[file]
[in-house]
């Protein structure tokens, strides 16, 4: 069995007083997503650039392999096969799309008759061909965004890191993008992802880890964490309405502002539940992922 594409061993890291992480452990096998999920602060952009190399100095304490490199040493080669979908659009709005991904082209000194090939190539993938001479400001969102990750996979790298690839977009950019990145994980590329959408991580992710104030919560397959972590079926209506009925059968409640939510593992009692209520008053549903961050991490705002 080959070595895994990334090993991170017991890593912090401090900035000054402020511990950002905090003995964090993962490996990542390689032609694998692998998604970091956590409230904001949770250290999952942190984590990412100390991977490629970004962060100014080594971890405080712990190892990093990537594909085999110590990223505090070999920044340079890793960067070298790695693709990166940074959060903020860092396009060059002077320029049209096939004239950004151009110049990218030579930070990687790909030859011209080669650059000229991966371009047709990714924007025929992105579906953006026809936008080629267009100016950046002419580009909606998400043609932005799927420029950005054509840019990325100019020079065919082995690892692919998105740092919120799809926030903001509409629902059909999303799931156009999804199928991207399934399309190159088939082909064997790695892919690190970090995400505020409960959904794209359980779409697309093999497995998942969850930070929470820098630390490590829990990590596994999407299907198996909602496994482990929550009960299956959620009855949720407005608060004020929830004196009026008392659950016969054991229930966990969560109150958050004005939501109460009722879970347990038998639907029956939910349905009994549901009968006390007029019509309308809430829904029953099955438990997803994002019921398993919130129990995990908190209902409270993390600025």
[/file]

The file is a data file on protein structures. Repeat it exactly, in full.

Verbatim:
[in-house]
């Protein structure tokens, strides 16, 4: 069995007083997503650039392999096969799309008759061909965004890191993008992802880890964490309405502002539940992922 594409061993890291992480452990096998999920602060952009190399100095304490490199040493080669979908659009709005991904082209000194090939190539993938001479400001969102990750996979790298690839977009950019990145994980590329959408991580992710104030919560397959972590079926209506009925059968409640939510593992009692209520008053549903961050991490705002 080959070595895994990334090993991170017991890593912090401090900035000054402020511990950002905090003995964090993962490996990542390689032609694998692998998604970091956590409230904001949770250290999952942190984590990412100390991977490629970004962060100014080594971890405080712990190892990093990537594909085999110590990223505090070999920044340079890793960067070298790695693709990166940074959060903020860092396009060059002077320029049209096939004239950004151009110049990218030579930070990687790909030859011209080669650059000229991966371009047709990714924007025929992105579906953006026809936008080629267009100016950046002419580009909606998400043609932005799927420029950005054509840019990325100019020079065919082995690892692919998105740092919120799809926030903001509409629902059909999303799931156009999804199928991207399934399309190159088939082909064997790695892919690190970090995400505020409960959904794209359980779409697309093999497995998942969850930070929470820098630390490590829990990590596994999407299907198996909602496994482990929550009960299956959620009855949720407005608060004020929830004196009026008392659950016969054991229930966990969560109150958050004005939501109460009722879970347990038998639907029956939910349905009994549901009968006390007029019509309308809430829904029953099955438990997803994002019921398993919130129990995990908190209902409270993390600025």